Original languageEnglish (US)
JournalJournal of Clinical Gastroenterology
DOIs
StateAccepted/In press - Jun 21 2017

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Irritable Bowel Syndrome
Case-Control Studies
Infection
Bronchitis
Odds Ratio
Anti-Bacterial Agents
Parasitic Diseases
Virus Diseases
Bacterial Infections
Outpatients
Age Groups
Logistic Models

ASJC Scopus subject areas

  • Gastroenterology

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Early Infections and the Risk of Irritable Bowel Syndrome : A Case-Control Study. / Krajicek, Edward J.; Almazar, Ann E.; Larson, Joseph J.; Atkinson, Elizabeth J.; Talley, Nicholas J.; Saito Loftus, Yuri Ann.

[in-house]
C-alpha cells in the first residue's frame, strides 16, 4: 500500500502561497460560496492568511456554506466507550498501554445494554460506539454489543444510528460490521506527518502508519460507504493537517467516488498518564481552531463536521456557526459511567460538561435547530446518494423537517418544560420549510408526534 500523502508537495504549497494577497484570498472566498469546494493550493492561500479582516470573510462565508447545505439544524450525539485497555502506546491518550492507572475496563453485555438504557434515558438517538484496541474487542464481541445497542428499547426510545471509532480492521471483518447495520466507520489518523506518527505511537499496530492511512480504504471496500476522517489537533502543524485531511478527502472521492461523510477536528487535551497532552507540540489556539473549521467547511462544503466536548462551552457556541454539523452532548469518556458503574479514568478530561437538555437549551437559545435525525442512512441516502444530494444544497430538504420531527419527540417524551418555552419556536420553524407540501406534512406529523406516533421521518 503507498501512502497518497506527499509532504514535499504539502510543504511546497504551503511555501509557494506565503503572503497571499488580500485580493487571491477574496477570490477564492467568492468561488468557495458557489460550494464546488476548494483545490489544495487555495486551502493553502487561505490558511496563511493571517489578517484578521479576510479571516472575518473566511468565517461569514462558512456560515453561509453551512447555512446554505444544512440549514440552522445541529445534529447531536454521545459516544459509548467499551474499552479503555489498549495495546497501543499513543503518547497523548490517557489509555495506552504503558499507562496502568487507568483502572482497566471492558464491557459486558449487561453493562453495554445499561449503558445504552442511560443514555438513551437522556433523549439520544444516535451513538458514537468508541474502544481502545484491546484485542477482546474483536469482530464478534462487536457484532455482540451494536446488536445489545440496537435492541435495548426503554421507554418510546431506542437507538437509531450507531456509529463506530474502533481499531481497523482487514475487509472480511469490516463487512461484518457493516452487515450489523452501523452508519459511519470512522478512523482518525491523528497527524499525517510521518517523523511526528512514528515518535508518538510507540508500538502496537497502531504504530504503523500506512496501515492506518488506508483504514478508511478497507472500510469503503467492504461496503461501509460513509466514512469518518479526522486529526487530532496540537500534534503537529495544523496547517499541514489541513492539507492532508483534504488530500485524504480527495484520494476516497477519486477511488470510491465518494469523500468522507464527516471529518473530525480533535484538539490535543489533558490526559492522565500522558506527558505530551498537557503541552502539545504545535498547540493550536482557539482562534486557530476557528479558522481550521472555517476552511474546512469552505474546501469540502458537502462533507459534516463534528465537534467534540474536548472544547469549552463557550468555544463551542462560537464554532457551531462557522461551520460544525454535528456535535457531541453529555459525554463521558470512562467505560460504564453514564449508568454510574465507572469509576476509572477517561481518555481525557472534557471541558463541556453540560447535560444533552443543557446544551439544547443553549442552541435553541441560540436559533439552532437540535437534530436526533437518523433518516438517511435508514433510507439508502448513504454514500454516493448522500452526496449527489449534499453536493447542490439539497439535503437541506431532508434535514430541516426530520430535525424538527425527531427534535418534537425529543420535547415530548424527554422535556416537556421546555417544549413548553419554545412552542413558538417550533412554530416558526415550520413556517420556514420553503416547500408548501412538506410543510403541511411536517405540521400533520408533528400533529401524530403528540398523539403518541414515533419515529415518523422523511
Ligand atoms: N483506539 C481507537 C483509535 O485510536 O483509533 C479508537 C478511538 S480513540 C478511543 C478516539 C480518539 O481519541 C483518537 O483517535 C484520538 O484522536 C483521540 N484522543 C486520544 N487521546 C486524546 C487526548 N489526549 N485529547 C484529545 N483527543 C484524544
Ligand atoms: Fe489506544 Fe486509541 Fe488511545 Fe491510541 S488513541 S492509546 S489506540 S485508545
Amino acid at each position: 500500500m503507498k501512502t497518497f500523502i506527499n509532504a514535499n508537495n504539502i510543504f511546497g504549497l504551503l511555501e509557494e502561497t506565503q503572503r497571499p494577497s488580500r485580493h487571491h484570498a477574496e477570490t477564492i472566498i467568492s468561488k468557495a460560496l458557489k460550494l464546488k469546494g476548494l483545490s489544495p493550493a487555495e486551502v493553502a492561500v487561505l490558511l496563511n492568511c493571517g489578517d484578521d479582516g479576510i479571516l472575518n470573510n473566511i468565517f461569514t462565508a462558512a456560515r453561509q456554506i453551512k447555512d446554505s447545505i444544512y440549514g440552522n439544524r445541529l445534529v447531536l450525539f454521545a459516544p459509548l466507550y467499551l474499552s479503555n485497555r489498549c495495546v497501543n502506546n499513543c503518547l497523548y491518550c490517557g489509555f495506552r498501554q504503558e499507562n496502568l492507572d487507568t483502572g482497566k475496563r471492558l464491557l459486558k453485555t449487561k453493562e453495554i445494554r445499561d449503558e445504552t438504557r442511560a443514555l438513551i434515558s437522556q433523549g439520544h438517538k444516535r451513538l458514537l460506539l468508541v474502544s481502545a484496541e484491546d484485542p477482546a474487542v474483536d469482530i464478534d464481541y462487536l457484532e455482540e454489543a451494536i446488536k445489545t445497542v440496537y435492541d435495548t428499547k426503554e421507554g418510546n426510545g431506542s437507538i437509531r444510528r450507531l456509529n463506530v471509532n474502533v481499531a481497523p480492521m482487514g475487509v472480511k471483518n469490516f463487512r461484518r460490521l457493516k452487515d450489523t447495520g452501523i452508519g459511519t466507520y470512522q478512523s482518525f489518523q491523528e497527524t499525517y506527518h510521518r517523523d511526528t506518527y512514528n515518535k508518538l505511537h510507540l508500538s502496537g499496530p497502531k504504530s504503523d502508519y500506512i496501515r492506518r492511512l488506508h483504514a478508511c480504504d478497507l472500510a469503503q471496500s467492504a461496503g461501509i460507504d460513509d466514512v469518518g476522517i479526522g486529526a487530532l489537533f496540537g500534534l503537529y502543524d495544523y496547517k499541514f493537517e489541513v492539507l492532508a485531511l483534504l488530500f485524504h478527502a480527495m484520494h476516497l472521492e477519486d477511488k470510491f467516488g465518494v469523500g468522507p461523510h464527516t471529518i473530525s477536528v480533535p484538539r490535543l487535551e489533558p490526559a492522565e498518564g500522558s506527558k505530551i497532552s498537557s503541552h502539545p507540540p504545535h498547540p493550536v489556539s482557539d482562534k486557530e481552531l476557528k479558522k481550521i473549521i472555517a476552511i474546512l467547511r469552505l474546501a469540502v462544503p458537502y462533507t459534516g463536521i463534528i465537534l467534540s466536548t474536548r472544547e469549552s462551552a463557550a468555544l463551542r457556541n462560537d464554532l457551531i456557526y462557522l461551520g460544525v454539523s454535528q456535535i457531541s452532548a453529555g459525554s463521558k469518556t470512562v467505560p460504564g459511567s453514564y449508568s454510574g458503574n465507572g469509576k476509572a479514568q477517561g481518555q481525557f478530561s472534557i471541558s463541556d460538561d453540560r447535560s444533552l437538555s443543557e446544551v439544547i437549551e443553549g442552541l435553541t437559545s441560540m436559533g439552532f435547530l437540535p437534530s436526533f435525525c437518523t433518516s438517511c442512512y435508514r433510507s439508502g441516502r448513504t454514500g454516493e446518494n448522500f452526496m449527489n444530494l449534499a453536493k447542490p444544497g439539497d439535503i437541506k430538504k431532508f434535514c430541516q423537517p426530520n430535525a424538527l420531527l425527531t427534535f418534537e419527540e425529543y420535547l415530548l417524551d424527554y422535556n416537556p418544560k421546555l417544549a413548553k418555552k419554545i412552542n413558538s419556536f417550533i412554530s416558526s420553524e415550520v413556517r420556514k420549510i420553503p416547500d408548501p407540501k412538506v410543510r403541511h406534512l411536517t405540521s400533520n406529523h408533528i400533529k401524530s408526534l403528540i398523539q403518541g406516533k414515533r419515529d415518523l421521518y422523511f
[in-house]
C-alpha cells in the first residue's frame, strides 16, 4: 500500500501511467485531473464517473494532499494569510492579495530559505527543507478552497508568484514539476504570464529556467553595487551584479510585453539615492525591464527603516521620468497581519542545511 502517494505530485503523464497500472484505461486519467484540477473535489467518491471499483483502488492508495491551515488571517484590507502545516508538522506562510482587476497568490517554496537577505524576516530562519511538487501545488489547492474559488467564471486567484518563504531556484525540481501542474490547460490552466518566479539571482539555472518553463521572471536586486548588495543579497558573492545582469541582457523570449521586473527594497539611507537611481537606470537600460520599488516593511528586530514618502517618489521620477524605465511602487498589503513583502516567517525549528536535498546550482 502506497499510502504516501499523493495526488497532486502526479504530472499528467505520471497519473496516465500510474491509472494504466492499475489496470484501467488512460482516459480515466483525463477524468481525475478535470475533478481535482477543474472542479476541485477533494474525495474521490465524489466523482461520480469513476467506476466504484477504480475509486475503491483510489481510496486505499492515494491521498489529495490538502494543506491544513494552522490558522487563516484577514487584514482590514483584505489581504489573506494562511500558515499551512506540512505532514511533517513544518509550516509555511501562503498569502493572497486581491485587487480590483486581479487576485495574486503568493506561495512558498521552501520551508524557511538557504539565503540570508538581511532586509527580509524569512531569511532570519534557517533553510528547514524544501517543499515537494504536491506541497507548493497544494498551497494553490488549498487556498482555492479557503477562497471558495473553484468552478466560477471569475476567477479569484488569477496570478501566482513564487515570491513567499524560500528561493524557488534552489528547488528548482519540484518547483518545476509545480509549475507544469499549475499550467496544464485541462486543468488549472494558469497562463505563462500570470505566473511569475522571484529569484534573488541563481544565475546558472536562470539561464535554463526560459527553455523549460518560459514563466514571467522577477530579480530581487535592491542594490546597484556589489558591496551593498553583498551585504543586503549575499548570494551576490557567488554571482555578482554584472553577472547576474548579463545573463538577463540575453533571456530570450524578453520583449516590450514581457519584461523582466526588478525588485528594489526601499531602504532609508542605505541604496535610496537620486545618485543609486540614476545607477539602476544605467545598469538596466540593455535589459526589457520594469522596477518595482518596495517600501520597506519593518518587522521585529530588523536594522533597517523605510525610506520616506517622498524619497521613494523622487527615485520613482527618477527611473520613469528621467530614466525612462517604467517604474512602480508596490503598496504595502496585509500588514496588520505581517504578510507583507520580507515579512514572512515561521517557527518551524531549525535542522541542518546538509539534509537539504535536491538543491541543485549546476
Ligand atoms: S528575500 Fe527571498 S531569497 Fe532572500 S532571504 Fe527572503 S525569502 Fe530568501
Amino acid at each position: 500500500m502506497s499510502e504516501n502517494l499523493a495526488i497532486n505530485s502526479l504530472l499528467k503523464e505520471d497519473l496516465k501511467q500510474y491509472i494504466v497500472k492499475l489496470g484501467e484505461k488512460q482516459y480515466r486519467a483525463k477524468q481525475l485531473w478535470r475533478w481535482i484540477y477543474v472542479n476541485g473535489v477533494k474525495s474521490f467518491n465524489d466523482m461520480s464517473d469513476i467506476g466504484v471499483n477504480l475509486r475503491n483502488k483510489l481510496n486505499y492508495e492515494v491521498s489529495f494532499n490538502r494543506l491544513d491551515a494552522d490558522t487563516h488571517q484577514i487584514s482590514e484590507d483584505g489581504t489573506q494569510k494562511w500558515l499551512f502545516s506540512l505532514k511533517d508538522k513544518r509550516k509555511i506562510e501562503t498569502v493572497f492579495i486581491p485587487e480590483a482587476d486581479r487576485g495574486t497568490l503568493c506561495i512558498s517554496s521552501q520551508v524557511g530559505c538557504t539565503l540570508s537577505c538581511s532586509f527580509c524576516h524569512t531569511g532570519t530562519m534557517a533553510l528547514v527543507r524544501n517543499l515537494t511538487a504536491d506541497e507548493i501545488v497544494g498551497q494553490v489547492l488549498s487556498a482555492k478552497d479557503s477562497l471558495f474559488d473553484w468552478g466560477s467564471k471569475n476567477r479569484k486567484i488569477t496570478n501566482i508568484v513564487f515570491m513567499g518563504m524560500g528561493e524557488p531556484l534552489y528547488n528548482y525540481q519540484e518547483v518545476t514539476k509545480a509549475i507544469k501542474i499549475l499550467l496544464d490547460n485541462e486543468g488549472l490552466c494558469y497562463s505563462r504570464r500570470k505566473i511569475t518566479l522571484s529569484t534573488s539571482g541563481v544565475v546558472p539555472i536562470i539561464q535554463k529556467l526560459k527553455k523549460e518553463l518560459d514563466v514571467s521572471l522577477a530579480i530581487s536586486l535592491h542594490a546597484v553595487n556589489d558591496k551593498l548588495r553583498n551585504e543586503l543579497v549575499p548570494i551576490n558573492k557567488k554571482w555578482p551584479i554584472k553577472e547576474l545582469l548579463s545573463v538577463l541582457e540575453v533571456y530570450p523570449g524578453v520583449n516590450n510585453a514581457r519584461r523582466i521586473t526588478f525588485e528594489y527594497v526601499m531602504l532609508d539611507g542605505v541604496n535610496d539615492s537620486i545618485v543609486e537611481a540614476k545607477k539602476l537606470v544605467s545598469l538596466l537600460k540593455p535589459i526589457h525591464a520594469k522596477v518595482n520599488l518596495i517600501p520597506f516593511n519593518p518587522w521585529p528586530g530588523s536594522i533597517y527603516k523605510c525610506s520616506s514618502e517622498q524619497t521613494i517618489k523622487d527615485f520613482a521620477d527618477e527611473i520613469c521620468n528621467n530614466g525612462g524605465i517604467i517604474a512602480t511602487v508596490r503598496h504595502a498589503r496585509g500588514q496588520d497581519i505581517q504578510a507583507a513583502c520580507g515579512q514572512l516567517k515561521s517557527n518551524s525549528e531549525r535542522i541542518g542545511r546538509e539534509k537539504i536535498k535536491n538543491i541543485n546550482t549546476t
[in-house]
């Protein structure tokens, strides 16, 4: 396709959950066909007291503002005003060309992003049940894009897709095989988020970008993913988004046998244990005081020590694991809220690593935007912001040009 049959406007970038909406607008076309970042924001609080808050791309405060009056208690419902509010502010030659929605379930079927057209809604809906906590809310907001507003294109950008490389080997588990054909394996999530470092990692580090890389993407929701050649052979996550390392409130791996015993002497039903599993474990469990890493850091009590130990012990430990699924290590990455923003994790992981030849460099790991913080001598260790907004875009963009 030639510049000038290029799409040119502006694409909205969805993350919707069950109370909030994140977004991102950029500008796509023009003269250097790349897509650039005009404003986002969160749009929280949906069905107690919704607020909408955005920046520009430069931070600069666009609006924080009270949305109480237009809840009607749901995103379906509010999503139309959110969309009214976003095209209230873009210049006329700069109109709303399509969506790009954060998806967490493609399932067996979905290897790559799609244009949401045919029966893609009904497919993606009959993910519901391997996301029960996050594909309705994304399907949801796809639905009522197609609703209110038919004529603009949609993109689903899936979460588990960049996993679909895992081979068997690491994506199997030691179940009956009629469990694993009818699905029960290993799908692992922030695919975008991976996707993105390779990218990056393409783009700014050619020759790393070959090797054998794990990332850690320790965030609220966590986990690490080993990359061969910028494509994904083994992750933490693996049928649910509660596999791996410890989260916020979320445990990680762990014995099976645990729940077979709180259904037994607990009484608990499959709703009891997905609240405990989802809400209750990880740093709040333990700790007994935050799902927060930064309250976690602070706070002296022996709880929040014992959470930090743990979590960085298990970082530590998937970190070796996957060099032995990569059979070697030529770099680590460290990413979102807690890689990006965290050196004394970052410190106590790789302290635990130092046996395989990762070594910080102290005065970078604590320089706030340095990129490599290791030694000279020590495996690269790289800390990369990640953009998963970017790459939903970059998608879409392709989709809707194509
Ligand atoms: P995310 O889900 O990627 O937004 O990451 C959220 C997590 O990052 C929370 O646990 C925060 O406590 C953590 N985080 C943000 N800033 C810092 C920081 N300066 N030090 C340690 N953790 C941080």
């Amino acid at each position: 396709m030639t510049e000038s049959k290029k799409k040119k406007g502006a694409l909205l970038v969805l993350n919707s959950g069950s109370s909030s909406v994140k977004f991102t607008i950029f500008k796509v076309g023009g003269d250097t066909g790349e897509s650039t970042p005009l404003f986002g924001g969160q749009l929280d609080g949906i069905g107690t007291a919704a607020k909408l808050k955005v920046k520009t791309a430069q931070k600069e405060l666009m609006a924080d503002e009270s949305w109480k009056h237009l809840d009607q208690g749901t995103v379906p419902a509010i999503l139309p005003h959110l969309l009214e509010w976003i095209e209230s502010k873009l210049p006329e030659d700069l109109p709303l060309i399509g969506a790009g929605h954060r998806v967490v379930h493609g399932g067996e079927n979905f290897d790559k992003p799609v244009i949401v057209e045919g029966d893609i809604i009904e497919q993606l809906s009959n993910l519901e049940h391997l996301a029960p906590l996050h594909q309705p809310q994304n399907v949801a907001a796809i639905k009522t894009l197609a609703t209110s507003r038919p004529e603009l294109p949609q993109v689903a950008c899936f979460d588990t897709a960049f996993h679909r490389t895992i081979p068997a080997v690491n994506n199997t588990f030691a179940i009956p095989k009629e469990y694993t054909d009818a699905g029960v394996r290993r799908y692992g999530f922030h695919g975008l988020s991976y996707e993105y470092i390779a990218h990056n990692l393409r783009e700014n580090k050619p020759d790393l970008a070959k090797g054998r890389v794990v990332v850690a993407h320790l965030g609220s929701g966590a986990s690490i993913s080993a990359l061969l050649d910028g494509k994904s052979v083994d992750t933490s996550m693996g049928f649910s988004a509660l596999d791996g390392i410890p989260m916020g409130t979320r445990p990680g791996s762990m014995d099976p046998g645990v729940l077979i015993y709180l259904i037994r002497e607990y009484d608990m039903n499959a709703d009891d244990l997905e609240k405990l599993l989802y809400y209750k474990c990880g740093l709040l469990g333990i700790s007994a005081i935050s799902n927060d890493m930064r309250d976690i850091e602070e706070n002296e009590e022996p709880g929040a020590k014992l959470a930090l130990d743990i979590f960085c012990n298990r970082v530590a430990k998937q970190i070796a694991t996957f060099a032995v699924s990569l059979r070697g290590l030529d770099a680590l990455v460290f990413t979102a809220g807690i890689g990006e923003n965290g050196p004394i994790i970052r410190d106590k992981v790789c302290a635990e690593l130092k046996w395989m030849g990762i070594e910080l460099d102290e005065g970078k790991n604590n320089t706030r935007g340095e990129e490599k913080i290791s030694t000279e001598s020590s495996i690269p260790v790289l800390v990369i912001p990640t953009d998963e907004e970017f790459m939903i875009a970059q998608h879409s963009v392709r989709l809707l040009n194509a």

In: Journal of Clinical Gastroenterology, 21.06.2017.

Research output: Contribution to journalArticle

Krajicek, Edward J. ; Almazar, Ann E. ; Larson, Joseph J. ; Atkinson, Elizabeth J. ; Talley, Nicholas J. ; Saito Loftus, Yuri Ann. / Early Infections and the Risk of Irritable Bowel Syndrome : A Case-Control Study. In: Journal of Clinical Gastroenterology. 2017.